Letters

Letters 04-14-14

Benishek Inching

Regarding “Benishek No Environmentalist” I agree with Mr. Powell’s letter to the editor/ opinion of Congressman Dan Benishek’s poor environmental record and his penchant for putting corporate interests ahead of his constituents’...

Climate Change Warning

Currently there are three assaults on climate change. The first is on the integrity of the scientists who support human activity in climate change. Second is that humans are not capable of affecting the climate...

Fed Up About Roads

It has gotten to the point where I cringe when I have to drive around this area. There are areas in Traverse City that look like a war zone. When you have to spend more time viewing potholes instead on concentrating on the road, accidents are bound to happen...

Don’t Blame the IRS

I have not heard much about the reason for the IRS getting itself entangled with the scrutiny of certain conservative 501(c) groups (not for profit) seeking tax exemption. Groups seeking tax relief must be organizations that are operated “primarily for the purpose of bringing about civic betterment and social improvements.”


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Random Thoughts: What‘s wrong with us?

Robert Downes - October 5th, 2009
Random Thoughts: What‘s Wrong With Us?
Robert Downes 10/5/09

We just passed the first anniversary of the collapse of the stock market and the wreck of the world economy. To refresh your memory, a year ago a gang of suicidal financial terrorists flew a jet full of empty promises into the Twin Towers of home ownership and retirement savings on Wall Street. Result? Millions of Americans lost their homes and their 401k savings.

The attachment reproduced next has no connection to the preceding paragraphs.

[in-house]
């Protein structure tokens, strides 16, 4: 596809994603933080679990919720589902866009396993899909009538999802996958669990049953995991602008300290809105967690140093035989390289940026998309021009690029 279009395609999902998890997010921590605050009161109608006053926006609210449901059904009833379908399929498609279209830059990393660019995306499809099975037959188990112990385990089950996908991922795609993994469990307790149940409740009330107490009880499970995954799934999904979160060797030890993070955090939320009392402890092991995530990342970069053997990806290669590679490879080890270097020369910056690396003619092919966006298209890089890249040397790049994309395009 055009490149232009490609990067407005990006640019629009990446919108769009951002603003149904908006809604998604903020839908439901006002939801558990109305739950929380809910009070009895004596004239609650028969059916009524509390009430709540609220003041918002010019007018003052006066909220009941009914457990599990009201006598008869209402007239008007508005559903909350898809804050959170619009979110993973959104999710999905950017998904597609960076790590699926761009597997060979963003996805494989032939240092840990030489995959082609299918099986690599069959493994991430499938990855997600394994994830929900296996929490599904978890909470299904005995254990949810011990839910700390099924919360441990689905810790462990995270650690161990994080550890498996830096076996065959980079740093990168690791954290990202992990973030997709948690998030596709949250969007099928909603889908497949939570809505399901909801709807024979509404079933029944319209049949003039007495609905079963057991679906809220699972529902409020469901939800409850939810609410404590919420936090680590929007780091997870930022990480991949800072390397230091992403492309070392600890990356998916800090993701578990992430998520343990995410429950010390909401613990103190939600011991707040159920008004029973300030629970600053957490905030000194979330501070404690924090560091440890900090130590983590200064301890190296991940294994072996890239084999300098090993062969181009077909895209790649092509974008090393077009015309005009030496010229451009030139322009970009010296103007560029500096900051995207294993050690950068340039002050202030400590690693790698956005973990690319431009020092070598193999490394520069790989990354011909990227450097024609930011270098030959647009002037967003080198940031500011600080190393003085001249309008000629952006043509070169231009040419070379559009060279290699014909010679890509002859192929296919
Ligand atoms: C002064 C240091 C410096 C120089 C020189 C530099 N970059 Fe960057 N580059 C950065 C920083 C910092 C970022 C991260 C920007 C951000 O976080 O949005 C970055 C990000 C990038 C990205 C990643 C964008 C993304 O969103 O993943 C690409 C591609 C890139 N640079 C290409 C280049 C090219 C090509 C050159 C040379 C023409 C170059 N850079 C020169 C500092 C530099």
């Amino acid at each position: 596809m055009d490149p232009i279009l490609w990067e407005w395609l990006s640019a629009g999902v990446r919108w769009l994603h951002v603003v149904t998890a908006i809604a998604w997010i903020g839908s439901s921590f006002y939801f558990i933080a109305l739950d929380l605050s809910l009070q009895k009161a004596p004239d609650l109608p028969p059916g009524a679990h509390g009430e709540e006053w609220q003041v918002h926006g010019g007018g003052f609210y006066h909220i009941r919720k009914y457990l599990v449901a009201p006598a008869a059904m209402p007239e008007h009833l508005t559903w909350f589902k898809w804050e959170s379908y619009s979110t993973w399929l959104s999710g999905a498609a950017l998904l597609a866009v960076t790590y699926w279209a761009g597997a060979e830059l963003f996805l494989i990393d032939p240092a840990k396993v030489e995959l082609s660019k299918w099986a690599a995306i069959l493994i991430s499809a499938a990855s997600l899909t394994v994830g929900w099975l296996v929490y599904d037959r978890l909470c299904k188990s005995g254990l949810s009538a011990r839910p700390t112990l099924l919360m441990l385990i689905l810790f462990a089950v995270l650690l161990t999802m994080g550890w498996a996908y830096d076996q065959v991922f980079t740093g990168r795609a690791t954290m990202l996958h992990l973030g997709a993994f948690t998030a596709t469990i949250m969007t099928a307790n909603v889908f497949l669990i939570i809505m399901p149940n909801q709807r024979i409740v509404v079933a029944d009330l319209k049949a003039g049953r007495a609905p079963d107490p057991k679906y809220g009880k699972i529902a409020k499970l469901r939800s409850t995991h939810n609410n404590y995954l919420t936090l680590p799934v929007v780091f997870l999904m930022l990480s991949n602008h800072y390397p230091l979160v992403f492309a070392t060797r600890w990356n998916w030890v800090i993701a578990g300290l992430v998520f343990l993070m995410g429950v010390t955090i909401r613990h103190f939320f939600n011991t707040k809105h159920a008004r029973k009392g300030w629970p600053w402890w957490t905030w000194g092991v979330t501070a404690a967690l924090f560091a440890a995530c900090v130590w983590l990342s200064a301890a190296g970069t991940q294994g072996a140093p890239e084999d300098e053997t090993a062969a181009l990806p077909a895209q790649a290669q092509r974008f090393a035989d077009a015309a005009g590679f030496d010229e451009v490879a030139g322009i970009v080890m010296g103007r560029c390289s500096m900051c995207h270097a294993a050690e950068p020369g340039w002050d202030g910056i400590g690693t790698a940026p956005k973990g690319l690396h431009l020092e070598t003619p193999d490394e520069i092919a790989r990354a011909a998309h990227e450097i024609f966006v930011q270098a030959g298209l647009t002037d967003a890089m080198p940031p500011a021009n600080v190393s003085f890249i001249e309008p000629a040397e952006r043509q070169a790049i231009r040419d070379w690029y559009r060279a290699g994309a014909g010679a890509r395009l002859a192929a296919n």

September 15, 2008 is generally held to be the day everything went kerblooey with the bankruptcy of Lehman Brothers -- the largest in U.S. history.
Lehman Brothers was a global financial firm that was heavily invested in subprime (“dubious“) mortgages. Unable to pass this junk on to its fleeing investors, or to secure a bailout from the U.S. government, the bankruptcy of Lehman kicked off a global meltdown in the economy.
What‘s amazing about the events of the past year is how genial Americans have been about getting reamed. You‘d think that people who‘ve lost 30-40 percent of their lifes‘ savings (through the devaluation of their homes or retirement funds) would be marching in the streets with pitchforks and torches.